I finally took the leap this weekend, and
took the FI setup off the testbed 403 motor and slapped it on the '71 Cutlass
. This is the culmination of probably about 5 years of procrastination,
parts collecting, and information slurping from the DIY-EFI and GMECM lists.
For a timeframe, I think I have one of the first posts on either the DIY-EFI
or GMECM list, I don't remember which. This is just a brief
(yeah, right!) detailing of the install and some related facts.
This is made from about 99% stock GM components, most found in scrap yards,
some found in shop trash mainly 'cause I'm a cheap bastard. Here is
a brief rundown of the important details:
Olds motor with stock carb and 80 lbs cast iron intake. Jeeze, this thing will handle better just 'cause the new intake weighs about 40 lbs less!
This is the new intake on the test motor,
sans throttle body.
The TB gasket here is from a '75 Seville; used a bigger throttle body, but the intake was cast iron. I enlarged the holes on the Bridgeport (err.... drill press). Stock on right, modified on left.
Woo-Hoo! New intake on the motor!
TB on motor, harness just laid on fender and hooded up to verify that it all fits.
Detail shot of fuel lines coming up from
frame, and fuel filter. This is the Aeroquip "sockless" push-on hose.
Cut down NAPA fuel line repair kit to adapt 3/8" inverted flair lines to
a Saginaw o-ring so I could use a standard GF481 filter.
Detail shot of throttle linkage. Amazingly, the stock '77 Seville throttle bracket fit with a spacer. Note how throttle cable just clears distributor cap. BTW, bolts in spacer came out of the Quadrabog from the old motor. These were the long ones in back behind the secondaries. Also you can see the TBI throttle body with injectors removed and hole covered with some aluminum sheet scrap. I moved the TV cable from the trans to work off the gas pedal, no room to hook to TB.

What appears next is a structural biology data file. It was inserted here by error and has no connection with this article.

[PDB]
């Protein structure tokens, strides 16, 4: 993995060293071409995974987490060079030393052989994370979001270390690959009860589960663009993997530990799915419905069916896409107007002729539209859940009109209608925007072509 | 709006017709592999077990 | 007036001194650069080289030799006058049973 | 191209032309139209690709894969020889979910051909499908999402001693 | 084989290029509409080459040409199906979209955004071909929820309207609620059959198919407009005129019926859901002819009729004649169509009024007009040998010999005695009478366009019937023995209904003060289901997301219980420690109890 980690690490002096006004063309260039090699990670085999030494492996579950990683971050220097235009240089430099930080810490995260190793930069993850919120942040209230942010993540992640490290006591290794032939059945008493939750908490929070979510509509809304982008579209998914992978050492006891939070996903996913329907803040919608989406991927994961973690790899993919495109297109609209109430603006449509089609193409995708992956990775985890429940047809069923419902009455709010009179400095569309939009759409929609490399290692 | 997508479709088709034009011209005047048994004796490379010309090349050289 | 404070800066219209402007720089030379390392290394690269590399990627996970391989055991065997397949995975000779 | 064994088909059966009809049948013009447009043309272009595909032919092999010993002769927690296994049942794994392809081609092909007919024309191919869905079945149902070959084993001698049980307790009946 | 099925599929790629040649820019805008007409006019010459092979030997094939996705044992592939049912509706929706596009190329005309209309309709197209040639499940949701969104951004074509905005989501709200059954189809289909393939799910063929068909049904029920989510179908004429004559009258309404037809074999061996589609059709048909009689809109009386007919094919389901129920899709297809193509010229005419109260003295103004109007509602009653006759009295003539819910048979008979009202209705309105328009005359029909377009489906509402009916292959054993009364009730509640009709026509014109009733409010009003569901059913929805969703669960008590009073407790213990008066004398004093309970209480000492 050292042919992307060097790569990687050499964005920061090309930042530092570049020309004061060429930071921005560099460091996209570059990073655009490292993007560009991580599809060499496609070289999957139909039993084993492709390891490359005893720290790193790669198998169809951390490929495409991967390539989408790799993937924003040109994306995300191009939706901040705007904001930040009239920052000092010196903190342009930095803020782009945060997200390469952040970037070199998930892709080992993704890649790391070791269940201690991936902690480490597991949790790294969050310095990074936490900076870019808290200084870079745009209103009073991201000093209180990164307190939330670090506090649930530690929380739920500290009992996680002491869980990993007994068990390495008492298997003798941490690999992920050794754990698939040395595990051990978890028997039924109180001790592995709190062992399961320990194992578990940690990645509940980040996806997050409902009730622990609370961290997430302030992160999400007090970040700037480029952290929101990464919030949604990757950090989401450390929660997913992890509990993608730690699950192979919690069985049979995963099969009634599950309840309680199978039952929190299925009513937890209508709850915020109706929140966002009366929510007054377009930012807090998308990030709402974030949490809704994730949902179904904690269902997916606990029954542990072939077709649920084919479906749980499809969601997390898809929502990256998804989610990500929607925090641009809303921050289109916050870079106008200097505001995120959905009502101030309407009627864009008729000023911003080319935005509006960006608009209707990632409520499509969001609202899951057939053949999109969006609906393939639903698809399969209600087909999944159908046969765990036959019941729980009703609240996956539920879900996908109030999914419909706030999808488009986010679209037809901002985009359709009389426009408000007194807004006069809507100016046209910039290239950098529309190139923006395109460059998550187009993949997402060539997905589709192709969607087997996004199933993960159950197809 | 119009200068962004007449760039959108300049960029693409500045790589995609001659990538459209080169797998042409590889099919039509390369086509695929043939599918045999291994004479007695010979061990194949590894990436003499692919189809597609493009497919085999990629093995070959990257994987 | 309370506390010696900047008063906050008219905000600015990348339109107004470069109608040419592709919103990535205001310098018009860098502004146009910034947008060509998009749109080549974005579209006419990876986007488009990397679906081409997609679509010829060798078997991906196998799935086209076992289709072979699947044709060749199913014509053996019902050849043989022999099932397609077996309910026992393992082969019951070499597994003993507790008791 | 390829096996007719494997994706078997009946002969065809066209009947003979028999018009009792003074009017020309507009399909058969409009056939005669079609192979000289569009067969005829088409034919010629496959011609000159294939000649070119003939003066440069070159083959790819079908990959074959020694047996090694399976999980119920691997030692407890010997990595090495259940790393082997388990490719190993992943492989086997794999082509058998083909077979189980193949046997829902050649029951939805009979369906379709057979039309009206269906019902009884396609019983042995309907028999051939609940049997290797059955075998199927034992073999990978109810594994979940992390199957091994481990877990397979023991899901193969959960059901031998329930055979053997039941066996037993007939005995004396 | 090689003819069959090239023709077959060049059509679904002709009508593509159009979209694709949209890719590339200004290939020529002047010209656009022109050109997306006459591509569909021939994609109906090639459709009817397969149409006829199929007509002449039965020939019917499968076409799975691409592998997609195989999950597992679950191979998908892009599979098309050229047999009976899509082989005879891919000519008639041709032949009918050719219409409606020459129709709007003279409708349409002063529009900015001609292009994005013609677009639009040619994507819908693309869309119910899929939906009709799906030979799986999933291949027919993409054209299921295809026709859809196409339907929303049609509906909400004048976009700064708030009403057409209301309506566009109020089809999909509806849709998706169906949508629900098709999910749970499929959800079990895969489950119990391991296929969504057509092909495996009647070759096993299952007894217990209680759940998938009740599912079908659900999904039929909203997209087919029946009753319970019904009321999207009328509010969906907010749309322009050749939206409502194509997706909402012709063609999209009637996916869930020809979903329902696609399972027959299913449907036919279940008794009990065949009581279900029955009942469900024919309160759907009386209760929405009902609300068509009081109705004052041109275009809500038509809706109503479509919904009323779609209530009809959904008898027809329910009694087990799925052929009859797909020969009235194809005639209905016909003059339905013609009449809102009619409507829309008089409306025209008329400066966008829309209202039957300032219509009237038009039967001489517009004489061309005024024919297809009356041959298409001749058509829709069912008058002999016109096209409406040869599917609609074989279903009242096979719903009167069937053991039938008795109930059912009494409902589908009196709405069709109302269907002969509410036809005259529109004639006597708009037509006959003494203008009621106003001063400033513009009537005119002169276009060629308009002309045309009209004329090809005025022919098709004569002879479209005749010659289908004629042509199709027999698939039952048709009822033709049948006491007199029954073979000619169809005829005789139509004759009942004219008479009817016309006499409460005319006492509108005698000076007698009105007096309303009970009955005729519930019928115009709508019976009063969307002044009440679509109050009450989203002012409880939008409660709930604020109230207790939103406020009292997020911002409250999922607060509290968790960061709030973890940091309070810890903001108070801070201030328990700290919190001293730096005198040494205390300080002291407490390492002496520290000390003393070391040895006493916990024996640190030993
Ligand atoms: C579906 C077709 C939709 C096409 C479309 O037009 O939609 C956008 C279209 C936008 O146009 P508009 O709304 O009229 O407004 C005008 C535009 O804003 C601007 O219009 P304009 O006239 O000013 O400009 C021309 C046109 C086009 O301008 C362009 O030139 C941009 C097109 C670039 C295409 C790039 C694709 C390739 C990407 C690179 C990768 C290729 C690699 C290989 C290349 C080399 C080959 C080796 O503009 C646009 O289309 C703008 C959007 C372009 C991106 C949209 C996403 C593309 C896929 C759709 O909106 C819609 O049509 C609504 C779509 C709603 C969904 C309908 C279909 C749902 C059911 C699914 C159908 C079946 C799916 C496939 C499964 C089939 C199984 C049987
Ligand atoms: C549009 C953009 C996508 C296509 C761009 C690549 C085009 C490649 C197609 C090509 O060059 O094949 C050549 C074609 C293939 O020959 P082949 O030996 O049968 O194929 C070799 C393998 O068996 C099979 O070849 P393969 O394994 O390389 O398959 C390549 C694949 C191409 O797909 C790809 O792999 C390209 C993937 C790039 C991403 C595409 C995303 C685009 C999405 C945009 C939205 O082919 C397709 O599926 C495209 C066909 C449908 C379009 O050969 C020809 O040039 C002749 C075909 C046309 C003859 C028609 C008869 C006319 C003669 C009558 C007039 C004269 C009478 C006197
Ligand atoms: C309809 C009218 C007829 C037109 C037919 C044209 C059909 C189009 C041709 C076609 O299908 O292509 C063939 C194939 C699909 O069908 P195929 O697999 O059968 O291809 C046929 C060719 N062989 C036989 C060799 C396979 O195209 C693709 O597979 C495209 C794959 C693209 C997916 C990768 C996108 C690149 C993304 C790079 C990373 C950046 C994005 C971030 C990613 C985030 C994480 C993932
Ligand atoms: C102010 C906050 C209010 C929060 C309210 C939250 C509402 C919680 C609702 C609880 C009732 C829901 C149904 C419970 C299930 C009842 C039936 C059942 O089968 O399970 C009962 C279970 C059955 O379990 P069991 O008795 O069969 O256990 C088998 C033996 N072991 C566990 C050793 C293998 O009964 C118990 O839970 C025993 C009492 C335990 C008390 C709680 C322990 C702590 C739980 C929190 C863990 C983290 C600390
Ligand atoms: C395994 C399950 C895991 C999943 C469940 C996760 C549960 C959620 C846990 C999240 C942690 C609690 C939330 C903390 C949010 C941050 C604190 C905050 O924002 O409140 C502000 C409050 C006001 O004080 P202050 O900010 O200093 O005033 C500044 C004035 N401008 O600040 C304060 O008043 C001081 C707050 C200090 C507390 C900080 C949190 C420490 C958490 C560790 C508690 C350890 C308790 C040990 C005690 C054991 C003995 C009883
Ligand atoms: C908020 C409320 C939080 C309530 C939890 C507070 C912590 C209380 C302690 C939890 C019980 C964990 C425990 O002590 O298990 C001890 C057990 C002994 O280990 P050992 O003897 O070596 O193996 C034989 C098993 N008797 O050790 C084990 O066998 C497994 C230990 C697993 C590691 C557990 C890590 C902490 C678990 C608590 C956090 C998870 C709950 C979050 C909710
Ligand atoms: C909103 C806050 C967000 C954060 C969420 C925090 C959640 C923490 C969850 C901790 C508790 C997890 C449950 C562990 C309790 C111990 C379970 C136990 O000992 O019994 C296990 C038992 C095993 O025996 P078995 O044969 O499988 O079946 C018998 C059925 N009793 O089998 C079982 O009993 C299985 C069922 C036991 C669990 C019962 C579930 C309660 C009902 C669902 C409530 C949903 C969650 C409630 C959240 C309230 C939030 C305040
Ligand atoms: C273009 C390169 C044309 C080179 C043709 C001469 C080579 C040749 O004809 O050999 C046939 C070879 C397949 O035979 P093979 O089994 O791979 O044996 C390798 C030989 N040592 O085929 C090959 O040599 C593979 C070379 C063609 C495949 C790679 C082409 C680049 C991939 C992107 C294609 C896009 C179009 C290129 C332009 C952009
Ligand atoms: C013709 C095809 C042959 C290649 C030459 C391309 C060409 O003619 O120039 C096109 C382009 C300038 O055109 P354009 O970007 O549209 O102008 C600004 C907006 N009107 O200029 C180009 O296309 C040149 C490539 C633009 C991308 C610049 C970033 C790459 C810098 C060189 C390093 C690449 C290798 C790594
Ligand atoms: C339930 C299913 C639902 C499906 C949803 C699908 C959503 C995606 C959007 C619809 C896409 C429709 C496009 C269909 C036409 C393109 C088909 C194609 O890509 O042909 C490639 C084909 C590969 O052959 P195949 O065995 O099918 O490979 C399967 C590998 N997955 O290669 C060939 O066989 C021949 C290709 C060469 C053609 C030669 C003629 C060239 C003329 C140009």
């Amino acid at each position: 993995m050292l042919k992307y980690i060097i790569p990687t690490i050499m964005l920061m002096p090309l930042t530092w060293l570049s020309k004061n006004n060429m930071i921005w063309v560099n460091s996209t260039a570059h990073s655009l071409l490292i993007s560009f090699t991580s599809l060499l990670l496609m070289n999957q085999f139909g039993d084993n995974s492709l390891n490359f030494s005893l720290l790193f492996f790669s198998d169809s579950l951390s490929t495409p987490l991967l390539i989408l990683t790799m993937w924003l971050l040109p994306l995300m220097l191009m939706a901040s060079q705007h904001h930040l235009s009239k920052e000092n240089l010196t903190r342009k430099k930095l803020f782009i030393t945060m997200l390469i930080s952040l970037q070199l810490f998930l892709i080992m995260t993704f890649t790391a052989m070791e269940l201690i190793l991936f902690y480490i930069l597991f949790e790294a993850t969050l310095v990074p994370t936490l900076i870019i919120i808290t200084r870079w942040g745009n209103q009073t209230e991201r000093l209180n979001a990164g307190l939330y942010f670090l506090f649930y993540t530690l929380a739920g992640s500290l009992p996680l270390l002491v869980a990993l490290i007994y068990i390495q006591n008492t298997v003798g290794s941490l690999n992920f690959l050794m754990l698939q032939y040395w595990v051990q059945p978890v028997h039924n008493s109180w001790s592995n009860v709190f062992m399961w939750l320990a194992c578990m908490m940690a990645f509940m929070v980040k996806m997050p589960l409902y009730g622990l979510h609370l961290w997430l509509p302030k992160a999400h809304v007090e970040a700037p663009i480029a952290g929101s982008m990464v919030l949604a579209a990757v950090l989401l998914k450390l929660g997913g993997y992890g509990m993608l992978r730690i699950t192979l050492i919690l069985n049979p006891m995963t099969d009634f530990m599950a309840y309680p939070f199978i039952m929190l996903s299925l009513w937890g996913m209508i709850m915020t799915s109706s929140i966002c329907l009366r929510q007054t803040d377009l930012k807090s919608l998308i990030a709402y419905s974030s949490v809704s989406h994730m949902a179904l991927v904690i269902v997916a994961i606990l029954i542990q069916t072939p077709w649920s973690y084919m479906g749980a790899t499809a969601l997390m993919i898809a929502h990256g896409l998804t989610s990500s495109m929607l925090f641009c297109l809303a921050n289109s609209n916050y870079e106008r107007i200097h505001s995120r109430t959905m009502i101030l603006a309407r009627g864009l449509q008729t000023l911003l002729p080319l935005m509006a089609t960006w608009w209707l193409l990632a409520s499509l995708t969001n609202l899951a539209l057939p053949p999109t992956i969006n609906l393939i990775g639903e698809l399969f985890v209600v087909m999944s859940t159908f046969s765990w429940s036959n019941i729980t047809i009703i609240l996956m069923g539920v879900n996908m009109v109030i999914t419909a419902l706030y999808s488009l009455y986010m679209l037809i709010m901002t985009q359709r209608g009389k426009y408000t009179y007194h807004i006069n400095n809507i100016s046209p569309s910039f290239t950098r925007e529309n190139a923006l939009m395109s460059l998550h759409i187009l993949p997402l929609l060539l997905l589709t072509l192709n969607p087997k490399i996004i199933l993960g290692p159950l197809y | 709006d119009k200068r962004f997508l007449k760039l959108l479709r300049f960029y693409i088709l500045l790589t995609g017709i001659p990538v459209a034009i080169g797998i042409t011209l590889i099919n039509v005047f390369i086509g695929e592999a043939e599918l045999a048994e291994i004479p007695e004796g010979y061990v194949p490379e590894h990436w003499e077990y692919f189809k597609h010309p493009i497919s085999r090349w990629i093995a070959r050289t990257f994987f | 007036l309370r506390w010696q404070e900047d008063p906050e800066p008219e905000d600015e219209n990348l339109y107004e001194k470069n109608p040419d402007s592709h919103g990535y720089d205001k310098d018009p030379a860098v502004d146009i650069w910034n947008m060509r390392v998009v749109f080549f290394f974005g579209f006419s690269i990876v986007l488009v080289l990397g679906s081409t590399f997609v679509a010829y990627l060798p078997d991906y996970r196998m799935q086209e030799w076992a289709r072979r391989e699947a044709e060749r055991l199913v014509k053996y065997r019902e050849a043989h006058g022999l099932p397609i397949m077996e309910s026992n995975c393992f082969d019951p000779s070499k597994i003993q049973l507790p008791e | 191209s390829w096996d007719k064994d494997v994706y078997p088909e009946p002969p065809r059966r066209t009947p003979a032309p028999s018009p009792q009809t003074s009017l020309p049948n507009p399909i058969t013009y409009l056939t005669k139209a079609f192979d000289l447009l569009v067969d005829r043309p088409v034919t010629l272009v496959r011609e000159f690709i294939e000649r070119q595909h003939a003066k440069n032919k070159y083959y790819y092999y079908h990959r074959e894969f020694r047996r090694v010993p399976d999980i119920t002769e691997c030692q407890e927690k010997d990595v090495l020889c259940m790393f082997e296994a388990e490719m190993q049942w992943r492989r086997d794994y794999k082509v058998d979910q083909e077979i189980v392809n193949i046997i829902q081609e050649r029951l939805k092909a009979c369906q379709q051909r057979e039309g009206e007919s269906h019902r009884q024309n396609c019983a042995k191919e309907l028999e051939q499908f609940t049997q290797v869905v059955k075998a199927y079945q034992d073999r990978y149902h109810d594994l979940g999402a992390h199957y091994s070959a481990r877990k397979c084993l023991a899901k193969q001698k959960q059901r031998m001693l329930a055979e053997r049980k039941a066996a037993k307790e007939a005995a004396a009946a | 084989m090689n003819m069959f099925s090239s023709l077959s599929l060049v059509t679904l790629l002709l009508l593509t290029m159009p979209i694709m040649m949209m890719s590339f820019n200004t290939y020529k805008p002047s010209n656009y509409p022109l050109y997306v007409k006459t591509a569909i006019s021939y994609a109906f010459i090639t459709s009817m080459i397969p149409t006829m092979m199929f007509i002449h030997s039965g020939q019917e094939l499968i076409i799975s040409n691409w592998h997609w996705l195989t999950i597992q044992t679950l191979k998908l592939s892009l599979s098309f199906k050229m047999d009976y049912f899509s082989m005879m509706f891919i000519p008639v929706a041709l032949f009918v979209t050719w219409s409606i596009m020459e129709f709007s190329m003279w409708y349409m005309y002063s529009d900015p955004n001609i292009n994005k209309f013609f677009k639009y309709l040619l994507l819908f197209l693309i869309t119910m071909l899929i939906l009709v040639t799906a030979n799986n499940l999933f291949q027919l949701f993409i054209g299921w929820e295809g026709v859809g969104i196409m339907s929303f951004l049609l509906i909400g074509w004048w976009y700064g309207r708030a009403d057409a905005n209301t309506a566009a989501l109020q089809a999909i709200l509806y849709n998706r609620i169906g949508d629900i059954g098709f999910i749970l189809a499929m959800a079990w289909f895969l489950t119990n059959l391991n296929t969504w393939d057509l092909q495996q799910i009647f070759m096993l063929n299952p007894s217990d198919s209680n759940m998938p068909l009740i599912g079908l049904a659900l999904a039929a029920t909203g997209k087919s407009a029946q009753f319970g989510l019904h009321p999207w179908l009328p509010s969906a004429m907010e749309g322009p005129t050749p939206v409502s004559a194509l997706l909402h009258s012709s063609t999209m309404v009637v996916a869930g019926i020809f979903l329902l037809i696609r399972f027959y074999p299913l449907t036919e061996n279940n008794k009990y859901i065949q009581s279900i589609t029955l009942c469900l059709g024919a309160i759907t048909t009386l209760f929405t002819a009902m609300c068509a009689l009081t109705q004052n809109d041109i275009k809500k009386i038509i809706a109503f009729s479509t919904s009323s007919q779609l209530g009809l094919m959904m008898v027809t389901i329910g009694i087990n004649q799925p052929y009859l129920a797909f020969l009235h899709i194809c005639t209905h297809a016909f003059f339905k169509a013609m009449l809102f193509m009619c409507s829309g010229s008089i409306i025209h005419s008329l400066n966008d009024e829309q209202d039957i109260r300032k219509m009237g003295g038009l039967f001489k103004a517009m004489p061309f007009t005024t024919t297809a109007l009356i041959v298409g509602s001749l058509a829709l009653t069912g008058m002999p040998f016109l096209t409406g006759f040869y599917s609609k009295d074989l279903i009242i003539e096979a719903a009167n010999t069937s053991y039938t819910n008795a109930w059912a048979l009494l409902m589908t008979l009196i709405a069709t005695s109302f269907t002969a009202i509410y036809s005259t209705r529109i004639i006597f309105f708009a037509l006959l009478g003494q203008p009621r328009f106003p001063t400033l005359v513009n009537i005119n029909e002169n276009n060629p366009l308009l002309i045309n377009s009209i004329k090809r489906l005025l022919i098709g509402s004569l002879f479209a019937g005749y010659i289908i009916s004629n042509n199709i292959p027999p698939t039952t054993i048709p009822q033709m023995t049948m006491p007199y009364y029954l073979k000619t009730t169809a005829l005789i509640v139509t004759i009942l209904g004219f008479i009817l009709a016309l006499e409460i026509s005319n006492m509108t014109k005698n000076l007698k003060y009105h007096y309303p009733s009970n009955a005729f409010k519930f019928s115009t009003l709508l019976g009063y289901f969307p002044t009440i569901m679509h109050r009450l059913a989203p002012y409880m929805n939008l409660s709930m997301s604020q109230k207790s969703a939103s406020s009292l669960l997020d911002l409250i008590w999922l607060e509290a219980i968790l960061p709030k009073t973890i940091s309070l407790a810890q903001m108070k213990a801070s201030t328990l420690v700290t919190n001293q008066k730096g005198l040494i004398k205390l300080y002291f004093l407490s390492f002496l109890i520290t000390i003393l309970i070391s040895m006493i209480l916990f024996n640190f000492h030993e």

Ready for harness to be installed.
Harness on floor. List members will remember asking about where to cut a hole for the harness. Well, should have used a '727 underhood - hindsight is 20/20. I decided to put all the extra harness under the dash, since I've got plenty of room - no A/C! Easier to pass ~20 wires thru the firewall than a full harness and have all that bulk under the hood.
Harness installed - just need to add plug wires and it's ready to run! The hole in the firewall is actually the stock hole that the heater fan motor wire ran thru - right above the heater hoses. it was about 1" in diameter, I enlarged it to about 1.5 to accomodate the largest connector (EST from distributor). Still looks stock after I added a grommet, and it's nice and far from exhaust or excessive heat. The stock alternator bracket doesn't fit (hits the #2 injector, and no bolt hole for it anyway), so a turnbuckle to a bar coming up off the front of the block does the trick just fine....
Oh, here's the car it's in:
Startup and Run:
I ran the fuel pump for about 20 minutes to check for leaks. One small leak at a fitting I didn't completely tighten.
Popped in the ECM fuse, installed a AUJP bin with VATS disabled and turned the key. Wrrr, Wirr, Voom! Fired right up to a crappy idle. Set timing to 8deg, idles better. Warmed up, no leaks, no smoke.
Borrowed scan tool wouldn't link up... hmm.... ALDL connector came from a '91 Astro van... hmm.... Snap-On MT2500 knows which pin in the ALDL to look for data. Seems the Astro van and the Camaro have different pins! After 2 hours to figure this out, I finally got data.
It's now 3am - perfect time for a test drive! Amazingly it's actually not that bad! Throttle response is great, but it needs quite a bit of tuning. Impressive that you can take a total mismatch of GM parts and it will run and drive without setting a code, says a lot about GM engineering.
Really cool to be able change timing and or "jets" just with a few keystrokes and a chip change.
Big thanks to the GMECM and DIY-EFI for all the help and knowlege, and putting up with more than my share of dumb questions.
-> bob [at] tecmark [dot] com